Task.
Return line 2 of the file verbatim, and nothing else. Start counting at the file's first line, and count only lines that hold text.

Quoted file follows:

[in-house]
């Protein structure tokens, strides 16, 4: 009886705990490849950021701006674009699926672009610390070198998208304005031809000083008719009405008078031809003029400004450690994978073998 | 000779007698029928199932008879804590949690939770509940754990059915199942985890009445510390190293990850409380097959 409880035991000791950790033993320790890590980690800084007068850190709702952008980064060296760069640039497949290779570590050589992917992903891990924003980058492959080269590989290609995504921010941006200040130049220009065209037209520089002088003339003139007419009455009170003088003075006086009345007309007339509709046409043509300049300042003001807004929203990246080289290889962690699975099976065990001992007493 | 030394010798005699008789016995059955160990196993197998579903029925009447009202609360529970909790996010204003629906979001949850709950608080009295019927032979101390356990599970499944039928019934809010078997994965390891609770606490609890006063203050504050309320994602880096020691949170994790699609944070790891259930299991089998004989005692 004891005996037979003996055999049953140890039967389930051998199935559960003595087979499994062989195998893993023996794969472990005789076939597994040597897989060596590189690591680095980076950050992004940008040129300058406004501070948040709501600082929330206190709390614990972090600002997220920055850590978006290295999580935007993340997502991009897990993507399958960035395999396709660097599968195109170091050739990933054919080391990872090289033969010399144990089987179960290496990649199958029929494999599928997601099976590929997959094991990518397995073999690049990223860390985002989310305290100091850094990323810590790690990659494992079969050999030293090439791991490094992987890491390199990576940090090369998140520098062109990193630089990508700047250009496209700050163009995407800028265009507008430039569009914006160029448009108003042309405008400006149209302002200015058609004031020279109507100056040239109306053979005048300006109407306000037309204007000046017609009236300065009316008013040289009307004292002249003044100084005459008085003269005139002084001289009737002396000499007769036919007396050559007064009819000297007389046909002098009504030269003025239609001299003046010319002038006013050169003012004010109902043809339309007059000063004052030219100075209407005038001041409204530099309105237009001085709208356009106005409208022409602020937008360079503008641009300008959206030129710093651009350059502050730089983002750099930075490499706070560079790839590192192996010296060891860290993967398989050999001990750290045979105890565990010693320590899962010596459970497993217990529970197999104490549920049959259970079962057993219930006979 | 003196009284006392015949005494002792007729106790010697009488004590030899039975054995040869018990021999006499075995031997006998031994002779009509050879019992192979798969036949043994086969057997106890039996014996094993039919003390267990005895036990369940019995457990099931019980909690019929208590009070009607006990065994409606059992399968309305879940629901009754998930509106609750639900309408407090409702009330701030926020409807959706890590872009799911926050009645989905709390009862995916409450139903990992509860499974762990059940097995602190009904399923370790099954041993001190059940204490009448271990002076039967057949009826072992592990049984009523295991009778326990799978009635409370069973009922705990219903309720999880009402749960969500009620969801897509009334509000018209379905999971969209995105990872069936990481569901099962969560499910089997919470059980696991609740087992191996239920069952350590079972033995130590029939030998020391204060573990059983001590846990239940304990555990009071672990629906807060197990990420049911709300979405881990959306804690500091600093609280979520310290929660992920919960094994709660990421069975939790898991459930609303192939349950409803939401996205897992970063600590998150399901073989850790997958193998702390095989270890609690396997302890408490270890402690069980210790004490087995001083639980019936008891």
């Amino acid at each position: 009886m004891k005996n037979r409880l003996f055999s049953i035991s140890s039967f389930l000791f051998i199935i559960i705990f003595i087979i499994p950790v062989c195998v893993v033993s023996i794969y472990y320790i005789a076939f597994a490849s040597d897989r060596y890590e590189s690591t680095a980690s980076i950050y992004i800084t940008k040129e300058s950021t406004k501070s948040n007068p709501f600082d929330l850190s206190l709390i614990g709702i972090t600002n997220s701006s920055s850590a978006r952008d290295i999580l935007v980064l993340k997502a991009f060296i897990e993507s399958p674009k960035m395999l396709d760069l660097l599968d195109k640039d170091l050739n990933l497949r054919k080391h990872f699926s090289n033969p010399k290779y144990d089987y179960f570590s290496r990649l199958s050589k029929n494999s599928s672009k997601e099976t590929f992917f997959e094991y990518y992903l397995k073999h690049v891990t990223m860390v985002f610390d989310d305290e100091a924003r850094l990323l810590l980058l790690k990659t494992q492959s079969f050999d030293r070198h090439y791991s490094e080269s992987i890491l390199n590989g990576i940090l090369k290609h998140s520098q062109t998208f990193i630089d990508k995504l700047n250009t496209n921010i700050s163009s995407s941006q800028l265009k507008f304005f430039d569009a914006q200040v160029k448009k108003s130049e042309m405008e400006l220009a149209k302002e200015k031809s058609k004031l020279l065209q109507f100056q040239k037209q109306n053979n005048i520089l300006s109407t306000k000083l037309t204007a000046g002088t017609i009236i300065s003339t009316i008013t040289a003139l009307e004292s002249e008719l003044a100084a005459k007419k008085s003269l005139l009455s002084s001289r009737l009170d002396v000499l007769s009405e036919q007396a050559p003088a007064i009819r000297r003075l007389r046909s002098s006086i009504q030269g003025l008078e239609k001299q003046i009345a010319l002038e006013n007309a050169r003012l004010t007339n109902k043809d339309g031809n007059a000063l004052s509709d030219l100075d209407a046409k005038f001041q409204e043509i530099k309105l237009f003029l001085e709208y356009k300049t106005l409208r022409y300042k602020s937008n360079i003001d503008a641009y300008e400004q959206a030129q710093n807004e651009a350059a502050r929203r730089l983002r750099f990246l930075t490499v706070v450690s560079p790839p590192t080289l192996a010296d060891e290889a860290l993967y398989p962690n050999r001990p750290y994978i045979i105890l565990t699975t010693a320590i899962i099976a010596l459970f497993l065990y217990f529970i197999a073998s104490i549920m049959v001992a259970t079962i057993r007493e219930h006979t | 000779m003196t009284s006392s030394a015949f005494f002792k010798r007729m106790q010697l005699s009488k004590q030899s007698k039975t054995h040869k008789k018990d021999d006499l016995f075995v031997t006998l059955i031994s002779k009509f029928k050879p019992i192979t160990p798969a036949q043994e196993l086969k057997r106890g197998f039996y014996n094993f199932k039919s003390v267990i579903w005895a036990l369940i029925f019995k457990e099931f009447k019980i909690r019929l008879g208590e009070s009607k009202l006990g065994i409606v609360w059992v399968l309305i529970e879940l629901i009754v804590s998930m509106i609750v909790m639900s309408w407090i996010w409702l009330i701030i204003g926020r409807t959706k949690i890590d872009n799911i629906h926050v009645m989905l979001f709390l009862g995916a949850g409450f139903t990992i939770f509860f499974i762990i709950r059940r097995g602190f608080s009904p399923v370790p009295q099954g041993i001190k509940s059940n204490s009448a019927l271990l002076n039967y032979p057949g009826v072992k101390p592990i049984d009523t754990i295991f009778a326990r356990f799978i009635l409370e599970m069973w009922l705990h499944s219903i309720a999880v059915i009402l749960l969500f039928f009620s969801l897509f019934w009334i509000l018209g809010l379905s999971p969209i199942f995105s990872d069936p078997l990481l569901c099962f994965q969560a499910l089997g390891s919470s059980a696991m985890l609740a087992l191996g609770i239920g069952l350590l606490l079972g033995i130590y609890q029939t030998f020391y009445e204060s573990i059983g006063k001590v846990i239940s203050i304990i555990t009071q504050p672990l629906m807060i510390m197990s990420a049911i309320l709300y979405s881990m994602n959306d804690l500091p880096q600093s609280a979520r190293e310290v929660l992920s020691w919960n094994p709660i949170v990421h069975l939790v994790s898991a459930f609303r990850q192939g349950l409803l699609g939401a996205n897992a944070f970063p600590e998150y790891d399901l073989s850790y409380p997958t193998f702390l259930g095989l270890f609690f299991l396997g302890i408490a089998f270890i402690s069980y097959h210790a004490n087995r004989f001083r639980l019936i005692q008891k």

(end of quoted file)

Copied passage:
């Protein structure tokens, strides 16, 4: 009886705990490849950021701006674009699926672009610390070198998208304005031809000083008719009405008078031809003029400004450690994978073998 | 000779007698029928199932008879804590949690939770509940754990059915199942985890009445510390190293990850409380097959 409880035991000791950790033993320790890590980690800084007068850190709702952008980064060296760069640039497949290779570590050589992917992903891990924003980058492959080269590989290609995504921010941006200040130049220009065209037209520089002088003339003139007419009455009170003088003075006086009345007309007339509709046409043509300049300042003001807004929203990246080289290889962690699975099976065990001992007493 | 030394010798005699008789016995059955160990196993197998579903029925009447009202609360529970909790996010204003629906979001949850709950608080009295019927032979101390356990599970499944039928019934809010078997994965390891609770606490609890006063203050504050309320994602880096020691949170994790699609944070790891259930299991089998004989005692 004891005996037979003996055999049953140890039967389930051998199935559960003595087979499994062989195998893993023996794969472990005789076939597994040597897989060596590189690591680095980076950050992004940008040129300058406004501070948040709501600082929330206190709390614990972090600002997220920055850590978006290295999580935007993340997502991009897990993507399958960035395999396709660097599968195109170091050739990933054919080391990872090289033969010399144990089987179960290496990649199958029929494999599928997601099976590929997959094991990518397995073999690049990223860390985002989310305290100091850094990323810590790690990659494992079969050999030293090439791991490094992987890491390199990576940090090369998140520098062109990193630089990508700047250009496209700050163009995407800028265009507008430039569009914006160029448009108003042309405008400006149209302002200015058609004031020279109507100056040239109306053979005048300006109407306000037309204007000046017609009236300065009316008013040289009307004292002249003044100084005459008085003269005139002084001289009737002396000499007769036919007396050559007064009819000297007389046909002098009504030269003025239609001299003046010319002038006013050169003012004010109902043809339309007059000063004052030219100075209407005038001041409204530099309105237009001085709208356009106005409208022409602020937008360079503008641009300008959206030129710093651009350059502050730089983002750099930075490499706070560079790839590192192996010296060891860290993967398989050999001990750290045979105890565990010693320590899962010596459970497993217990529970197999104490549920049959259970079962057993219930006979 | 003196009284006392015949005494002792007729106790010697009488004590030899039975054995040869018990021999006499075995031997006998031994002779009509050879019992192979798969036949043994086969057997106890039996014996094993039919003390267990005895036990369940019995457990099931019980909690019929208590009070009607006990065994409606059992399968309305879940629901009754998930509106609750639900309408407090409702009330701030926020409807959706890590872009799911926050009645989905709390009862995916409450139903990992509860499974762990059940097995602190009904399923370790099954041993001190059940204490009448271990002076039967057949009826072992592990049984009523295991009778326990799978009635409370069973009922705990219903309720999880009402749960969500009620969801897509009334509000018209379905999971969209995105990872069936990481569901099962969560499910089997919470059980696991609740087992191996239920069952350590079972033995130590029939030998020391204060573990059983001590846990239940304990555990009071672990629906807060197990990420049911709300979405881990959306804690500091600093609280979520310290929660992920919960094994709660990421069975939790898991459930609303192939349950409803939401996205897992970063600590998150399901073989850790997958193998702390095989270890609690396997302890408490270890402690069980210790004490087995001083639980019936008891």